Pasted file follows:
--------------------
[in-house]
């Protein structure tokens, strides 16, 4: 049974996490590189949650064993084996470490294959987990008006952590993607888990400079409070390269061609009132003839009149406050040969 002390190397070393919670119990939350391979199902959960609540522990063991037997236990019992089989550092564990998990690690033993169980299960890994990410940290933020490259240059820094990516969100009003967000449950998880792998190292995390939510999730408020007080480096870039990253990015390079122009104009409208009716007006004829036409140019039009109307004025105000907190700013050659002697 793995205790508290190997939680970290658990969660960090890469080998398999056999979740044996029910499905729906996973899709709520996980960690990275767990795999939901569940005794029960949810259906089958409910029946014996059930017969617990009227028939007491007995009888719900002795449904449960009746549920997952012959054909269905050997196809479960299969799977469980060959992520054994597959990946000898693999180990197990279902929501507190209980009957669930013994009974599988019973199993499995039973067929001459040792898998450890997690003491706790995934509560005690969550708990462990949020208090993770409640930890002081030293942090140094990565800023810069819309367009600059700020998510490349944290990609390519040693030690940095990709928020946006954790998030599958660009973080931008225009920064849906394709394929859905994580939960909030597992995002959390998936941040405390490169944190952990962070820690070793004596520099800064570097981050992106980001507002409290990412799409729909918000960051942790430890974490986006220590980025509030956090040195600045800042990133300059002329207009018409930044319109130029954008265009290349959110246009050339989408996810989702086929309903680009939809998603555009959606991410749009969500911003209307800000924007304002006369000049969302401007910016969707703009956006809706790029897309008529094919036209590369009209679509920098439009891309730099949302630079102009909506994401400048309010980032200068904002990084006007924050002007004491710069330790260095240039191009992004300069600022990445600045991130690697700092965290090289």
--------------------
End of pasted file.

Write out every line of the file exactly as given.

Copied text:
[in-house]
């Protein structure tokens, strides 16, 4: 049974996490590189949650064993084996470490294959987990008006952590993607888990400079409070390269061609009132003839009149406050040969 002390190397070393919670119990939350391979199902959960609540522990063991037997236990019992089989550092564990998990690690033993169980299960890994990410940290933020490259240059820094990516969100009003967000449950998880792998190292995390939510999730408020007080480096870039990253990015390079122009104009409208009716007006004829036409140019039009109307004025105000907190700013050659002697 793995205790508290190997939680970290658990969660960090890469080998398999056999979740044996029910499905729906996973899709709520996980960690990275767990795999939901569940005794029960949810259906089958409910029946014996059930017969617990009227028939007491007995009888719900002795449904449960009746549920997952012959054909269905050997196809479960299969799977469980060959992520054994597959990946000898693999180990197990279902929501507190209980009957669930013994009974599988019973199993499995039973067929001459040792898998450890997690003491706790995934509560005690969550708990462990949020208090993770409640930890002081030293942090140094990565800023810069819309367009600059700020998510490349944290990609390519040693030690940095990709928020946006954790998030599958660009973080931008225009920064849906394709394929859905994580939960909030597992995002959390998936941040405390490169944190952990962070820690070793004596520099800064570097981050992106980001507002409290990412799409729909918000960051942790430890974490986006220590980025509030956090040195600045800042990133300059002329207009018409930044319109130029954008265009290349959110246009050339989408996810989702086929309903680009939809998603555009959606991410749009969500911003209307800000924007304002006369000049969302401007910016969707703009956006809706790029897309008529094919036209590369009209679509920098439009891309730099949302630079102009909506994401400048309010980032200068904002990084006007924050002007004491710069330790260095240039191009992004300069600022990445600045991130690697700092965290090289």